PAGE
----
For all of the news they generate, computer viruses today are more of a chimera than a truly destructive beast, if experts are to be believed.
David Ferris, president of San Francisco-based Ferris Research Inc., said computer viruses are becoming “trivial” and more of a technology than a management issue. Ferris Research calculated that a 1,400-employee company could expect about four outbreaks in 2002, affecting only individual users. Each outbreak costs about US$100 per user.
Dealing with the virus scourge is an example of IT and management solving the technical, educational and policy issues in concert. Antivirus software, with its auto-update capabilities matched with almost instantaneous antiviral patches, are now capable of snuffing most virus outbreaks quickly. Those that persist, such as Klez, are more of an irritant than a serious problem.
Companies today are also making sure their own employees are not part of the problem, but rather the solution.
For David Wilson, CIO of the Regional Health Authority Number Four in Regina, user education is of paramount importance.
The Health Authority has a multi-pronged education approach to make sure even those viruses that might get through are not a problem, Wilson said. Since the Health Authority’s employees use specialized, health-related laboratory applications more often than typical office software, they are trained specifically on these applications, with antivirus awareness as part of the training.
Wilson’s team has antivirus software “all over the place.” It runs on the servers, desktops and firewalls, all of it kept up-to-date. There are also internal communications so if an outbreak does occur, everyone is aware without delay, he said.
The viruses that do get through tend to be rather localized, which agrees with Ferris’s statistics.
Wilson’s group has been successful at picking up and filtering out the viruses at the firewall level but those that do make it have been stopped at the desktop.
“We have had a couple of situations where a desktop has gone down, but that is as far as the penetration has gone,” he said.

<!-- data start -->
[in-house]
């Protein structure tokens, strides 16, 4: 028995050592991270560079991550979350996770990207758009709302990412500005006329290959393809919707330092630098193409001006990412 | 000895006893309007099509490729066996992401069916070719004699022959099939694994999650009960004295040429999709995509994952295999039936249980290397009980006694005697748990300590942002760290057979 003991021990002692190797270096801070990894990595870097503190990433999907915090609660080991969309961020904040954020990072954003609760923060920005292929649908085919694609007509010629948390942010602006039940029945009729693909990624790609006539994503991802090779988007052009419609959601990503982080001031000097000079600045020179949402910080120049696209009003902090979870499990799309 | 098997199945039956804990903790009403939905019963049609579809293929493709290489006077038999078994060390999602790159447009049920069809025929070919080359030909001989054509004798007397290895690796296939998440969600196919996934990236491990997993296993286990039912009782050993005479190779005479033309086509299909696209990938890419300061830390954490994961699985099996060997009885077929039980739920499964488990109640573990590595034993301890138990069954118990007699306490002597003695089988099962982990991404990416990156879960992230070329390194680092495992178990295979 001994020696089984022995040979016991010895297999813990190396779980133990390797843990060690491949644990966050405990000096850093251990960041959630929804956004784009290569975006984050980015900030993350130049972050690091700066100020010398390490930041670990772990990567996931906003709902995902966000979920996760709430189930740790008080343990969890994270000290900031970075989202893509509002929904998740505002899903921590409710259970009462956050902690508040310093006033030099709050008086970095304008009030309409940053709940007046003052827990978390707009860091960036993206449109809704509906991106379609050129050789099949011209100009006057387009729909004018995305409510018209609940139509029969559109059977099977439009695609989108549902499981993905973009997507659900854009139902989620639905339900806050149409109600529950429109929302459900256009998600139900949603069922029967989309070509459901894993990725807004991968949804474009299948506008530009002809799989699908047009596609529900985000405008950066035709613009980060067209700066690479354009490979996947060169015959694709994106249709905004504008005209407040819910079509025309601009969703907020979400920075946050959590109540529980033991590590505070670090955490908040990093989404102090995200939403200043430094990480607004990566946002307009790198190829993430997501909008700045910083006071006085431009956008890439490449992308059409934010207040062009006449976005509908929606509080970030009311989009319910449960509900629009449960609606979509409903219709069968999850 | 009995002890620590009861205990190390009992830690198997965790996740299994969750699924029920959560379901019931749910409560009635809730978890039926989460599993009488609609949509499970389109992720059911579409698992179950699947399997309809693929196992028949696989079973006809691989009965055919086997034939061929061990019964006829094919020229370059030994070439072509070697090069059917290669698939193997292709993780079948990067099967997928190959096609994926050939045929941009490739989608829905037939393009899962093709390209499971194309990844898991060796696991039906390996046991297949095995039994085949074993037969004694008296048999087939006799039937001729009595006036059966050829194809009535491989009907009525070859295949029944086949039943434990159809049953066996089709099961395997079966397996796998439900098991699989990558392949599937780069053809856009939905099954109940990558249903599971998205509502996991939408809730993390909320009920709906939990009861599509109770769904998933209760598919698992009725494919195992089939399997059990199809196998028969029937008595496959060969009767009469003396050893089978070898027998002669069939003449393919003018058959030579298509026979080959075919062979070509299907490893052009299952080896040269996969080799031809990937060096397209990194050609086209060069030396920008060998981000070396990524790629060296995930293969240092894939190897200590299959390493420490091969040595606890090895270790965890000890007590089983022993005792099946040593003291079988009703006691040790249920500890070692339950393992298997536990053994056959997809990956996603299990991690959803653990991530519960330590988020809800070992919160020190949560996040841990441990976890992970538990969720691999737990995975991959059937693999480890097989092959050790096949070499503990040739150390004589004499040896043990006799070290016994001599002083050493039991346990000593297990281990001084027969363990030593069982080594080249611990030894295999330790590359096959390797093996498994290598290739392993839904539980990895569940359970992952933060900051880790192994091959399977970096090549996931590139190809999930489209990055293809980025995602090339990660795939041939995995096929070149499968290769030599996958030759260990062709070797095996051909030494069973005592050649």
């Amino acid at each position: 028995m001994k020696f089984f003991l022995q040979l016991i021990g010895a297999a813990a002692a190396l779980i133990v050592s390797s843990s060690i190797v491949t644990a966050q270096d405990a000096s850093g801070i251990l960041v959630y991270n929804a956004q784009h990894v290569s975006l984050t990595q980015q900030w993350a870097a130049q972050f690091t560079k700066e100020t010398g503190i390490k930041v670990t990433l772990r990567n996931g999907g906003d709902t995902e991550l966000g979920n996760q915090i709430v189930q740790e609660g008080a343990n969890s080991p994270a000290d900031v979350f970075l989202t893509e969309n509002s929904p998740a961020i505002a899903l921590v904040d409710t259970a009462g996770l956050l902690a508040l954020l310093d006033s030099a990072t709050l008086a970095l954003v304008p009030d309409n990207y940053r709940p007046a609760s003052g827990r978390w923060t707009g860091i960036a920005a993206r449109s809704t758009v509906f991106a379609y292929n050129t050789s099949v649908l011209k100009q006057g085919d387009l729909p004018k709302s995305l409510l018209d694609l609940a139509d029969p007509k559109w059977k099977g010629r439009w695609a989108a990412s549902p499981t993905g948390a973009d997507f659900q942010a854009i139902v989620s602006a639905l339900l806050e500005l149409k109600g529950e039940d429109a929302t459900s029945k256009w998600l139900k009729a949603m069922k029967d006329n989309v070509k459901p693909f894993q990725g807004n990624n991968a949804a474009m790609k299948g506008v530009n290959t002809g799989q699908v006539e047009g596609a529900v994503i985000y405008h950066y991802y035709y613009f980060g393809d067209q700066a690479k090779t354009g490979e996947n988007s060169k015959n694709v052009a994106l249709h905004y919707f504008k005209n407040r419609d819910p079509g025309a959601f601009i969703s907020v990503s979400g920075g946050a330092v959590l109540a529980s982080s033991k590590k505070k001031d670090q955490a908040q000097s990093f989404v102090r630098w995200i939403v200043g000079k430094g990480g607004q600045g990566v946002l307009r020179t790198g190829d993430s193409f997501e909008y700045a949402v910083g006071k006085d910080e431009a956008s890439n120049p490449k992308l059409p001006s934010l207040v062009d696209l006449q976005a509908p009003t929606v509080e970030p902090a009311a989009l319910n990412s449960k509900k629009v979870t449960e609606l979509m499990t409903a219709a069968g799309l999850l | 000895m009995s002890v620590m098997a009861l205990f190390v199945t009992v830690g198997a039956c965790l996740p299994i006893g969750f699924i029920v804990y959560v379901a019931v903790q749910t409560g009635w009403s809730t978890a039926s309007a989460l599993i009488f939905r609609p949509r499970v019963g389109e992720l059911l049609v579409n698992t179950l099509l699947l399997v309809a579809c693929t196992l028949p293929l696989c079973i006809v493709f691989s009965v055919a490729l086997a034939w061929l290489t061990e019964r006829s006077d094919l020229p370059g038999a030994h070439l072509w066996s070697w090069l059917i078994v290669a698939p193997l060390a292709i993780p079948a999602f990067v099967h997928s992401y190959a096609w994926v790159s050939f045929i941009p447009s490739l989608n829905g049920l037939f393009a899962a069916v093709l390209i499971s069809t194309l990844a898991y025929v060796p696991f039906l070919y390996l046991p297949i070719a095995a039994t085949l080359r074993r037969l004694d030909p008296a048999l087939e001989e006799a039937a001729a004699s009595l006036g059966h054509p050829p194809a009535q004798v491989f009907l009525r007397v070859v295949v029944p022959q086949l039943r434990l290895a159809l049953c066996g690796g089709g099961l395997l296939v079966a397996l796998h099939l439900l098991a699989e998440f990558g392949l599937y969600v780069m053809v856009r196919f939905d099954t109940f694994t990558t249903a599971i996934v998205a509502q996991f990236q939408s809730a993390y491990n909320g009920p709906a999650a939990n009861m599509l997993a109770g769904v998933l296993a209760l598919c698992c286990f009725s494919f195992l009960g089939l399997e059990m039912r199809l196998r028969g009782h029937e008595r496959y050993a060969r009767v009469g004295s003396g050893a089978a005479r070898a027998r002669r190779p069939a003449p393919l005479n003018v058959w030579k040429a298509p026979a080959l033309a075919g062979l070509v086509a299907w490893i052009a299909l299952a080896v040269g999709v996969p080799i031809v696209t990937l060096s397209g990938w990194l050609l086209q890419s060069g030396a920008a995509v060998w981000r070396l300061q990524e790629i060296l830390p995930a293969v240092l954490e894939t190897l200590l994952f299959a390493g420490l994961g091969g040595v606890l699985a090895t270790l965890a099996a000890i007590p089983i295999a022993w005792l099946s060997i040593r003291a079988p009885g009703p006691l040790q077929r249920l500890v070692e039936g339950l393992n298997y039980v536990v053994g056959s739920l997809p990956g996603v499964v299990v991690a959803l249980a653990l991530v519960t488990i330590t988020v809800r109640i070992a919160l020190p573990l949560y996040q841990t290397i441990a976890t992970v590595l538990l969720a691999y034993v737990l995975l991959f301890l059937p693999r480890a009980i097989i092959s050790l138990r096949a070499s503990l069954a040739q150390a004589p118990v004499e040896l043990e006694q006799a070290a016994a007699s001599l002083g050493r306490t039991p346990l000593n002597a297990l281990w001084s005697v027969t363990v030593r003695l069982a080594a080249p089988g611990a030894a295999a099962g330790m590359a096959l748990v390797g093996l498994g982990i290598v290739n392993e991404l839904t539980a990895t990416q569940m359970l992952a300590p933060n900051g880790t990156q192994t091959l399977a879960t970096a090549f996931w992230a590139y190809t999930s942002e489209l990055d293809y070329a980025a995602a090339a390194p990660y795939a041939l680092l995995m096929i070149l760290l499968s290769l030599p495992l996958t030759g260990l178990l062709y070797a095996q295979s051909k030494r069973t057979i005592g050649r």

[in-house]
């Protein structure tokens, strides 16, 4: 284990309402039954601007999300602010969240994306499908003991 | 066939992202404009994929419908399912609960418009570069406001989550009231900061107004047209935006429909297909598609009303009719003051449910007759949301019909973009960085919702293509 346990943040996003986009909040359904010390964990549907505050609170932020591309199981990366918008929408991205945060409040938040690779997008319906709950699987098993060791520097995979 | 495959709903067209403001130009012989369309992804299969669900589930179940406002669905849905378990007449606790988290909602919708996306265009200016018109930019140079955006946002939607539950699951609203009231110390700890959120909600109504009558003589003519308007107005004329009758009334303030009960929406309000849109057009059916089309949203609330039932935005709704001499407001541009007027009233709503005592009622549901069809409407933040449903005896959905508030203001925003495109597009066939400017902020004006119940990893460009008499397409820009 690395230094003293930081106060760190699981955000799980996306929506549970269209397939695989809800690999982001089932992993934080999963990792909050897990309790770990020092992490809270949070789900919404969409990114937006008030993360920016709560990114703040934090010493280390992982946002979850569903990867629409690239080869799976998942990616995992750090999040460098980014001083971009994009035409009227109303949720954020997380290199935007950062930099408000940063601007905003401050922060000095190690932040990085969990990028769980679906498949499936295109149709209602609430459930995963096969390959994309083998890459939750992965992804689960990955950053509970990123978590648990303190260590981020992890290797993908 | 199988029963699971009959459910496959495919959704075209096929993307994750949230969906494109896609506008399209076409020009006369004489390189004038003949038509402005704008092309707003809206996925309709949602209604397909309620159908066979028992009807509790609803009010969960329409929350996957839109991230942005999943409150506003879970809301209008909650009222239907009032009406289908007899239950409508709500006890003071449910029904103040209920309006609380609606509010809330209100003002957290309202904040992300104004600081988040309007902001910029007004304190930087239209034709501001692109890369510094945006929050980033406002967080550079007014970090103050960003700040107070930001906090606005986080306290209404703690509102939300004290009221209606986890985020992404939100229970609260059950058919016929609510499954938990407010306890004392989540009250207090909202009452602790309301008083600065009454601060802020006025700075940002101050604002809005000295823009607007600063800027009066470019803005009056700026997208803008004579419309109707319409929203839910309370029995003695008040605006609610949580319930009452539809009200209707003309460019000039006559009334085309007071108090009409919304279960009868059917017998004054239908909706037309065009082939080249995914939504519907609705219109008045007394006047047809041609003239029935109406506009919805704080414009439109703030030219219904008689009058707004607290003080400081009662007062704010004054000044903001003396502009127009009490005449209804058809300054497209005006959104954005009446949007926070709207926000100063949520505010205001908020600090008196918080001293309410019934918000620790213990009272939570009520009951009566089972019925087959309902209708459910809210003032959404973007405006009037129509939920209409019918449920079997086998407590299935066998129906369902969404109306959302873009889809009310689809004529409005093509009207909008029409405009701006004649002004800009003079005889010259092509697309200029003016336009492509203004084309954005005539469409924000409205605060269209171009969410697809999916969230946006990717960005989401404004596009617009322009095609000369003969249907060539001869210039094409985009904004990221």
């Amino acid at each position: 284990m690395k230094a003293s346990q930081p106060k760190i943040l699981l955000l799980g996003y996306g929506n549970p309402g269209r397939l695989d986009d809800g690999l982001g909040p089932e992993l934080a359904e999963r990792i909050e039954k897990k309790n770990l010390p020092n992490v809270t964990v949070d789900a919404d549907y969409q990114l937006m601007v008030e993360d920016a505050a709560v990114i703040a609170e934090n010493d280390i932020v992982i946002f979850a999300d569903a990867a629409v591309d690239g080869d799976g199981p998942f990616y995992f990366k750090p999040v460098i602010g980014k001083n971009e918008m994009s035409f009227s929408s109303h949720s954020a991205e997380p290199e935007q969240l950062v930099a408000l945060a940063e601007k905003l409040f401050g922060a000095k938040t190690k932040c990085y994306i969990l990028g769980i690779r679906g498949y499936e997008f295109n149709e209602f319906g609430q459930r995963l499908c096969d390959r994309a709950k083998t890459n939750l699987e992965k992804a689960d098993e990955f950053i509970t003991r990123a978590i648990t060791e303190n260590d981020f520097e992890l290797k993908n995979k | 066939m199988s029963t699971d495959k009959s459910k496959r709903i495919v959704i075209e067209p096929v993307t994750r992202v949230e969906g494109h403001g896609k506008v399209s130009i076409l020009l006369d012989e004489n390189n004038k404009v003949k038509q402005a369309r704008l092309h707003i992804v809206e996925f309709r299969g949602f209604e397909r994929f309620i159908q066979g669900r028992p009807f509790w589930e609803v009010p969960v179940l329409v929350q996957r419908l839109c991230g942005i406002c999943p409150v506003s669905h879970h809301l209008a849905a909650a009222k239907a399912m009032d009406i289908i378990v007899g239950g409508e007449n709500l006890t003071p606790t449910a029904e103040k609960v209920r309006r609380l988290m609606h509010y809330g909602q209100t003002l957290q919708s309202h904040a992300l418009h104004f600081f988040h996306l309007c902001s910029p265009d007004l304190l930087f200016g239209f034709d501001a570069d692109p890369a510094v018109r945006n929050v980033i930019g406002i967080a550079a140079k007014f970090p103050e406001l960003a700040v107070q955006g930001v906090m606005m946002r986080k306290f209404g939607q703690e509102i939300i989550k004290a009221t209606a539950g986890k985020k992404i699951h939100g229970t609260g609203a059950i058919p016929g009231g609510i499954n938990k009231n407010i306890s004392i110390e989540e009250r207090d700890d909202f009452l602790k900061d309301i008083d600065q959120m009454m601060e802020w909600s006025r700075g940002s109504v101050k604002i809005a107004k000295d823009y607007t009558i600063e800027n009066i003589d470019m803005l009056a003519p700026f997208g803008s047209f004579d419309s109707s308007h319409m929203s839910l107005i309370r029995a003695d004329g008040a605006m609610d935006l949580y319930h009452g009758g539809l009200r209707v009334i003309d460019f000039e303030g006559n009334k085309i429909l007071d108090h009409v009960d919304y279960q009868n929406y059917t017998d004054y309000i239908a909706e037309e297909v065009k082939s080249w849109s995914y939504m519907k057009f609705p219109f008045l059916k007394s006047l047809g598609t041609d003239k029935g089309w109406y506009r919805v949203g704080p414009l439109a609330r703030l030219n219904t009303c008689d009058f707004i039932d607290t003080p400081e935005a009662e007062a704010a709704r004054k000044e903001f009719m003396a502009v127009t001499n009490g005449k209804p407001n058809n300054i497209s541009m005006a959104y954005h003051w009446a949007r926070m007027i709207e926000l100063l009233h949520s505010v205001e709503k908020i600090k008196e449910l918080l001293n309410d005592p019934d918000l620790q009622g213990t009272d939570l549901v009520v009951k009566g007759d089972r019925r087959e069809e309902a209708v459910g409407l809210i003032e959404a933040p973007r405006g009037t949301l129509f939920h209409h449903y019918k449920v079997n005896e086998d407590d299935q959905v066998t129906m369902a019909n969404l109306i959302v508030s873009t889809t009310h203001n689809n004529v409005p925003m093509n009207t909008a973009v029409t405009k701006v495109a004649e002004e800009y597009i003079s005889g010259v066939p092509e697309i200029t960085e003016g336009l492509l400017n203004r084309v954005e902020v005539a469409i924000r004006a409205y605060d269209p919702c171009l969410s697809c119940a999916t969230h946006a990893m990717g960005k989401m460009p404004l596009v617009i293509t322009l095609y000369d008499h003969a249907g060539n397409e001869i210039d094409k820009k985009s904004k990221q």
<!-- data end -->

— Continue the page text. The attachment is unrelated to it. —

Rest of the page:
But Wilson said he knows of other health districts that have been taken down for a day or more by viruses.
Companies also have far better corporate policies, not just technology, in place to deal with the virus problem, Ferris said.
“Organizations are getting better and better at having contingency plans in place,” he said. “As soon as someone finds a virus, tech support is brought in, all users are warned and mail servers are scanned to find those messages that have gone through.”
Corporate policy also makes it more difficult to execute attachments, he added.
“From our own internal perspective, I would have to agree with [Ferris Research] because we have not really experienced a lot of internal problems with viruses over the last three or four years,” Wilson said.
Even antivirus guru Symantec Corp. agrees that viruses are under better control now than in years gone by.
There have not been a lot of the level-four viruses lately, said Michael Murphy general manager of Canada Symantec Corp. in Toronto. “I can’t even think of a (level-)three recently.” Code Red and Nimda were level-four viruses. There has never been a level-five, Murphy said. And he has a partial theory as to why – the summer months are slower since kids are not in school with access to networks, he said.
“[We] have seen this same pattern for the last 10 years.”
Regardless, everyone agreed that companies should not let their guards down by assuming the virus plague is vanquished.
“I think it is absolutely clear to everybody…that they have to maintain guard,” Ferris said.
Murphy agrees. “Don’t focus on the number that are created but rather the complexity and damage they can cause.…They are getting more virulent.”